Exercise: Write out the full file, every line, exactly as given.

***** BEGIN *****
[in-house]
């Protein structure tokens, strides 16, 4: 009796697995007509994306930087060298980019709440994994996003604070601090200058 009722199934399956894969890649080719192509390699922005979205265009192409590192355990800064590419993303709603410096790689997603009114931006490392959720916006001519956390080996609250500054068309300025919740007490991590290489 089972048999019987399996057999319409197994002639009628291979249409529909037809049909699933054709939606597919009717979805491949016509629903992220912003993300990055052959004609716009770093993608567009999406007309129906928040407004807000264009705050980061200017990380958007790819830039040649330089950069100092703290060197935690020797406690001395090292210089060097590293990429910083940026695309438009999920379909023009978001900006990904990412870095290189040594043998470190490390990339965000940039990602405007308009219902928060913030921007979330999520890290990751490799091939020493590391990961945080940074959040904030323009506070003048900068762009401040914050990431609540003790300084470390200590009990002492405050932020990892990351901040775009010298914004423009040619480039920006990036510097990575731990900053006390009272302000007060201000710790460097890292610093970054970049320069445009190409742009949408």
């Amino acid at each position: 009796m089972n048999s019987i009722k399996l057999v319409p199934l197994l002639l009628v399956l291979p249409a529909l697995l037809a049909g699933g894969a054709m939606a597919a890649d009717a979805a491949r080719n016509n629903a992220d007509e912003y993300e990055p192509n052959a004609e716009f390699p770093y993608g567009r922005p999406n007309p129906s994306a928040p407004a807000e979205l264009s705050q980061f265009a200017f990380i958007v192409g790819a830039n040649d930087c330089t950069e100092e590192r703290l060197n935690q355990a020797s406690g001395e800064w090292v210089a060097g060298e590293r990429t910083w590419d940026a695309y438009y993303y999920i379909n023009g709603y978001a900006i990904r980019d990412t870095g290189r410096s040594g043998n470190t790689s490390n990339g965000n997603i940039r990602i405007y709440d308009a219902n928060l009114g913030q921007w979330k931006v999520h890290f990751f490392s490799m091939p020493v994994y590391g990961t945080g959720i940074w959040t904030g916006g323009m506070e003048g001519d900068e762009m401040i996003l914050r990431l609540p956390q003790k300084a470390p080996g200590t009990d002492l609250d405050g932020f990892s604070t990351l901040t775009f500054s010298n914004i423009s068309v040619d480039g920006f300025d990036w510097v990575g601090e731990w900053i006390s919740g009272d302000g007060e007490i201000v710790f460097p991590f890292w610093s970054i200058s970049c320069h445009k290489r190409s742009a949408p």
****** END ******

[in-house]
């Protein structure tokens, strides 16, 4: 009796697995007509994306930087060298980019709440994994996003604070601090200058 009722199934399956894969890649080719192509390699922005979205265009192409590192355990800064590419993303709603410096790689997603009114931006490392959720916006001519956390080996609250500054068309300025919740007490991590290489 089972048999019987399996057999319409197994002639009628291979249409529909037809049909699933054709939606597919009717979805491949016509629903992220912003993300990055052959004609716009770093993608567009999406007309129906928040407004807000264009705050980061200017990380958007790819830039040649330089950069100092703290060197935690020797406690001395090292210089060097590293990429910083940026695309438009999920379909023009978001900006990904990412870095290189040594043998470190490390990339965000940039990602405007308009219902928060913030921007979330999520890290990751490799091939020493590391990961945080940074959040904030323009506070003048900068762009401040914050990431609540003790300084470390200590009990002492405050932020990892990351901040775009010298914004423009040619480039920006990036510097990575731990900053006390009272302000007060201000710790460097890292610093970054970049320069445009190409742009949408």
């Amino acid at each position: 009796m089972n048999s019987i009722k399996l057999v319409p199934l197994l002639l009628v399956l291979p249409a529909l697995l037809a049909g699933g894969a054709m939606a597919a890649d009717a979805a491949r080719n016509n629903a992220d007509e912003y993300e990055p192509n052959a004609e716009f390699p770093y993608g567009r922005p999406n007309p129906s994306a928040p407004a807000e979205l264009s705050q980061f265009a200017f990380i958007v192409g790819a830039n040649d930087c330089t950069e100092e590192r703290l060197n935690q355990a020797s406690g001395e800064w090292v210089a060097g060298e590293r990429t910083w590419d940026a695309y438009y993303y999920i379909n023009g709603y978001a900006i990904r980019d990412t870095g290189r410096s040594g043998n470190t790689s490390n990339g965000n997603i940039r990602i405007y709440d308009a219902n928060l009114g913030q921007w979330k931006v999520h890290f990751f490392s490799m091939p020493v994994y590391g990961t945080g959720i940074w959040t904030g916006g323009m506070e003048g001519d900068e762009m401040i996003l914050r990431l609540p956390q003790k300084a470390p080996g200590t009990d002492l609250d405050g932020f990892s604070t990351l901040t775009f500054s010298n914004i423009s068309v040619d480039g920006f300025d990036w510097v990575g601090e731990w900053i006390s919740g009272d302000g007060e007490i201000v710790f460097p991590f890292w610093s970054i200058s970049c320069h445009k290489r190409s742009a949408p």